Monday, January 30, 2017

Go See HIDDEN FIGURES

I enjoyed HIDDEN FIGURES so much that I saw it twice in the same weekend.  When I was a kid in Los Angeles, this is the kind of film that made for great family entertainment when the four of us got in the car and went to the drive-in movies, it's the kind of film that teachers took us high school students to see as a field trip during the week, and it's a movie that would make for a great date night.  At the SAG Awards, HIDDEN FIGURES won for Outstanding Cast in a film.  Octavia Spencer, a Best Supporting Actress Oscar winner for THE HELP, scored her second Best Supporting Actress Oscar nomination thanks for HIDDEN FIGURES.  Singer Janelle Monae delivers fine work as one of the NASA trio.  I wish Taraji P. Henson was in the Best Actress Oscar category for her fabulous, heartfelt performance as Katherine Johnson.  This is one of my favorite films released in 2016.
It is a movie that reminds us of accomplishments we made as a nation during the Obama administration.  In President Obama's farewell address, he said "Yes, we can."  That was a theme of his two terms in office.  That theme is a spirit of HIDDEN FIGURES.
The story works on more than one level.  It's an uplifting American story based on fact and real lives.  It's significant, important Women's History and equally significant, important Black History.  I heard Lara Spencer on GOOD MORNING AMERICA say "Why didn't we know about this story before?" when she was praising the film.  Well..because the three central figures were African American women.  Their story is a reason why Black History Month was born -- because major accomplishments and achievements of African Americans were being overlooked and ignored.
It's also a tale of underdogs who win, the kind of story we all can relate to, and it's told in a highly entertaining, energetic and touching way with three wonderful lead performances.  It's exciting.  These three black women, in a white male-dominated scientific environment, helped send an astronaut into orbit.  That was an extraordinary and potentially dangerous space mission for the United States.  That astronaut was John Glenn, the American hero who died last year at age 95.
We return to the early 1960s for this space & race story.  However, it feels timely and it's oh so relevant.  It nails those white-collar workplace humiliations many of us have experienced when not being promoted, not having our skills acknowledged, or working twice as hard yet making half as much as others.  Taraji P. Henson has a scene where her character is in the office full of men.  She doesn't even have equality at the coffee machine and she has to explain why she's always late returning from the ladies' room.  That scene took me back to some of my New York City TV years when I felt a racial inequality and a frustration.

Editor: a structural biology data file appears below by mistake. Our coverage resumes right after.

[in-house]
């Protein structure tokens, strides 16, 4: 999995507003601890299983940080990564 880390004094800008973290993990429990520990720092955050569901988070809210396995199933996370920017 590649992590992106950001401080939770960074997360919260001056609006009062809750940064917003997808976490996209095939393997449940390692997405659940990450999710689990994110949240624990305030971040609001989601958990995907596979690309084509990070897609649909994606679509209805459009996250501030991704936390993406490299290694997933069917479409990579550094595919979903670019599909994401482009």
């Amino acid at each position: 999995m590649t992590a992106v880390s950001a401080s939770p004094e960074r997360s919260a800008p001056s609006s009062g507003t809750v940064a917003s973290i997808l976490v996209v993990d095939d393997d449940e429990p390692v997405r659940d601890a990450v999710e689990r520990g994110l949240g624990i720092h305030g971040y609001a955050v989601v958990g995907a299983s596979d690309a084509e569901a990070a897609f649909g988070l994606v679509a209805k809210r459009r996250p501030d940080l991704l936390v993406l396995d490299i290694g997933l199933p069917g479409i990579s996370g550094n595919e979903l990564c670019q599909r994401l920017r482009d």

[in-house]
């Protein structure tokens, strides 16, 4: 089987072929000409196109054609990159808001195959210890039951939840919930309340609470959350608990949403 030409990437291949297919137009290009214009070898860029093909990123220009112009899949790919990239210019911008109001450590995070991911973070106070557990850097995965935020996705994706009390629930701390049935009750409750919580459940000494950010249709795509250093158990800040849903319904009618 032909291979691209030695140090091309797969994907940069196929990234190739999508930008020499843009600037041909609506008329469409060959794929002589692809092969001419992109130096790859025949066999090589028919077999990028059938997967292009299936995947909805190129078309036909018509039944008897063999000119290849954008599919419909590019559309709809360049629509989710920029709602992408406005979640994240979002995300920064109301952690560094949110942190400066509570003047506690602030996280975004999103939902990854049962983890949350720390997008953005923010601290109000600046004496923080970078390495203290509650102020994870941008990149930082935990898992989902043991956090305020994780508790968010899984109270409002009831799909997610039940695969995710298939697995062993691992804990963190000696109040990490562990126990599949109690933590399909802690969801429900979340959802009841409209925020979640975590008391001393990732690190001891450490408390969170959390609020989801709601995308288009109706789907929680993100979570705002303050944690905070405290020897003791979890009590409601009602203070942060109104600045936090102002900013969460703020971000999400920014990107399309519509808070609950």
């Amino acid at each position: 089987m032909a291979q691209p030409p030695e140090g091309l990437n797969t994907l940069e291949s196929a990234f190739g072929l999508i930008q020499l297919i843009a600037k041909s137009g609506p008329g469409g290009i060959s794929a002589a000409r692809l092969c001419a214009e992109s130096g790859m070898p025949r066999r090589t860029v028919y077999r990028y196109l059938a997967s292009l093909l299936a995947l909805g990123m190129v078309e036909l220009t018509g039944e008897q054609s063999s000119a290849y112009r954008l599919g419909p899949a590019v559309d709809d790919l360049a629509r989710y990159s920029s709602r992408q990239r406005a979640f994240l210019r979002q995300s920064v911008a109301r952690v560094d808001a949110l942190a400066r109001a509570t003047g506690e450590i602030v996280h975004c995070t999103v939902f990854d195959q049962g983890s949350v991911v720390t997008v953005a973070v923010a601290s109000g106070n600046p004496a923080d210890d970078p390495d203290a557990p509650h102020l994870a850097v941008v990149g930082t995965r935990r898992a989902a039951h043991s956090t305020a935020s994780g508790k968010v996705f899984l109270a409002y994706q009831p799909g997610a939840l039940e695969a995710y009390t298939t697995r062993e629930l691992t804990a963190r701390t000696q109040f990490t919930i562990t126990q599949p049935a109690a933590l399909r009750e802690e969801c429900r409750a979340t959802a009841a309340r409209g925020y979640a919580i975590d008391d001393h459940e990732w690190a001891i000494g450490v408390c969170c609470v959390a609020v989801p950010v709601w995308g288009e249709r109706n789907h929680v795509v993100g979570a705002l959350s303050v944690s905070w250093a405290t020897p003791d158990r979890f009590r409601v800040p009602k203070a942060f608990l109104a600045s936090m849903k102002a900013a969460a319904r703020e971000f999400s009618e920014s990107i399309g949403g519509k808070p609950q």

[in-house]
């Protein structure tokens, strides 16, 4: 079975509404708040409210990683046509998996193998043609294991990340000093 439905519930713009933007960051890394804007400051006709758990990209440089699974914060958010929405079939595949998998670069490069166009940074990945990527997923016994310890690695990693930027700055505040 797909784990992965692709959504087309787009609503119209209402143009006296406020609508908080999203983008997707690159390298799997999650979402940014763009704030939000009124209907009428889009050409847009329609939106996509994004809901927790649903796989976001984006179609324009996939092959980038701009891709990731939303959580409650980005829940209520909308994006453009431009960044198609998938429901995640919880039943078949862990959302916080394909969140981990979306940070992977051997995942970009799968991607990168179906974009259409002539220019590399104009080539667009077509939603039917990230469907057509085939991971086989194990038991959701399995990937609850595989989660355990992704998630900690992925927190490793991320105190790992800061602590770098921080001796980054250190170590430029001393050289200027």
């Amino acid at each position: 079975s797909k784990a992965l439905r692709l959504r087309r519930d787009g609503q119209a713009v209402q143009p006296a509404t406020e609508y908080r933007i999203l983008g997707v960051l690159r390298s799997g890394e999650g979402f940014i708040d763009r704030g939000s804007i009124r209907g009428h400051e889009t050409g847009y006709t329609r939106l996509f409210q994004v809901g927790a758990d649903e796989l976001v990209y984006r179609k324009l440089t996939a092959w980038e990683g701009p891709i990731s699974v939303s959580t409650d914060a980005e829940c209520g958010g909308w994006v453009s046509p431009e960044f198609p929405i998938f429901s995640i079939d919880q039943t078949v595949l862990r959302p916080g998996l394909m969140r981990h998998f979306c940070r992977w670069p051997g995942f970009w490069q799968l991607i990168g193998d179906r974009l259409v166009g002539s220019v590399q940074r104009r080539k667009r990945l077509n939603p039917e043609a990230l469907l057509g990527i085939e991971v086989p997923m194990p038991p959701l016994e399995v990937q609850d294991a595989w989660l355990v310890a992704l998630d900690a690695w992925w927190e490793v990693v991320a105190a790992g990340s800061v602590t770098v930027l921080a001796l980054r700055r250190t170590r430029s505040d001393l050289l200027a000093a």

When Taraji's character calls out that room full of men, I got tears in my eyes.  It hit that close to home.

Here's a clip from HIDDEN FIGURES.

Katherine Johnson, the awesome NASA mathematician and physicist portrayed by Taraji P. Henson, received a Presidential Medal of Freedom from President Obama.  She's now 98.

HIDDEN FIGURES also stars Kevin Costner, Kirsten Dunst and Mahershala Ali.

Taraji P. Henson was a Best Supporting Actress Oscar nominee for 2008's fantasy/drama THE CURIOUS CASE OF BENJAMIN BUTTON.  If you know Henson primarily from her scene-stealing work as Cookie on the hit TV series, EMPIRE, or her previous work as a regular on the CBS series, PERSONS OF INTEREST, you need to see HIDDEN FIGURES. It displays her impressive range as an actress.

Here's a casting note:  Back in 2012, I interviewed Oscar winner Louis Gossett Jr in his Los Angeles home.  He was in the original Broadway cast of the groundbreaking 1959 play, A RAISIN IN THE SUN.   The play was written by the late Lorraine Hansberry.  Gossett and the rest of the lead Broadway cast members, including Sidney Poitier and Ruby Dee, repeated their roles in the film version.  African American playwright Lorraine Hansberry, the first black woman to write a play performed on Broadway, was a Civil Rights activist and a lesbian who was pro-gay rights before it became a national movement.

I asked Lou who should play Lorraine Hansberrry if there was a biopic done on her and, without even taking a breath, Lou Gossett immediately replied, "Taraji P. Henson."

I'd be thrilled to see HIDDEN FIGURES win the Oscar for Best Picture.

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